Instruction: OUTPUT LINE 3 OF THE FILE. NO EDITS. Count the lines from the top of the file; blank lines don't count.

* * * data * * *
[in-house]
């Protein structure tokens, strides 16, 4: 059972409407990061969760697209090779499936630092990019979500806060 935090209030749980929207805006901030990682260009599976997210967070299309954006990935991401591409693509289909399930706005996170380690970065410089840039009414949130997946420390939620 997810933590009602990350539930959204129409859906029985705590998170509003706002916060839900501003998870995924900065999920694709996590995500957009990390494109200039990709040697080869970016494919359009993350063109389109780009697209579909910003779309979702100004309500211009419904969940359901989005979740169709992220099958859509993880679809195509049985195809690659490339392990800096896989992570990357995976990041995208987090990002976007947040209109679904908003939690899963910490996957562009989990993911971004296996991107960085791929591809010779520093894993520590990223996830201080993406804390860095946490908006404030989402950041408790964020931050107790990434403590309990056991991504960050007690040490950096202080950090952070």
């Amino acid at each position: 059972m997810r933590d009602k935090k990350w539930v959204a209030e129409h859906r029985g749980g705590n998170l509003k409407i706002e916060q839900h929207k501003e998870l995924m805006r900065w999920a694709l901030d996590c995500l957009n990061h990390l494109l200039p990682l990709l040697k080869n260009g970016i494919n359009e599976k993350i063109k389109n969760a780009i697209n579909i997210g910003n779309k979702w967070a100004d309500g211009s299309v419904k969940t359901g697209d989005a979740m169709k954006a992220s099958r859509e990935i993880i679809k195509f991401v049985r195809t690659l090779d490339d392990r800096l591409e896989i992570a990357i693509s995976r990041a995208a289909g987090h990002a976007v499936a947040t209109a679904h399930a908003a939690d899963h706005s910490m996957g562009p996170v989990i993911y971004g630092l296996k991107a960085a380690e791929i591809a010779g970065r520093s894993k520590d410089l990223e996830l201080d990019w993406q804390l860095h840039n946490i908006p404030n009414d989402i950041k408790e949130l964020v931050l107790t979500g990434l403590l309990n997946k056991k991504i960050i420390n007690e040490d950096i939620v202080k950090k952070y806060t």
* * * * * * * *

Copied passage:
């Amino acid at each position: 059972m997810r933590d009602k935090k990350w539930v959204a209030e129409h859906r029985g749980g705590n998170l509003k409407i706002e916060q839900h929207k501003e998870l995924m805006r900065w999920a694709l901030d996590c995500l957009n990061h990390l494109l200039p990682l990709l040697k080869n260009g970016i494919n359009e599976k993350i063109k389109n969760a780009i697209n579909i997210g910003n779309k979702w967070a100004d309500g211009s299309v419904k969940t359901g697209d989005a979740m169709k954006a992220s099958r859509e990935i993880i679809k195509f991401v049985r195809t690659l090779d490339d392990r800096l591409e896989i992570a990357i693509s995976r990041a995208a289909g987090h990002a976007v499936a947040t209109a679904h399930a908003a939690d899963h706005s910490m996957g562009p996170v989990i993911y971004g630092l296996k991107a960085a380690e791929i591809a010779g970065r520093s894993k520590d410089l990223e996830l201080d990019w993406q804390l860095h840039n946490i908006p404030n009414d989402i950041k408790e949130l964020v931050l107790t979500g990434l403590l309990n997946k056991k991504i960050i420390n007690e040490d950096i939620v202080k950090k952070y806060t």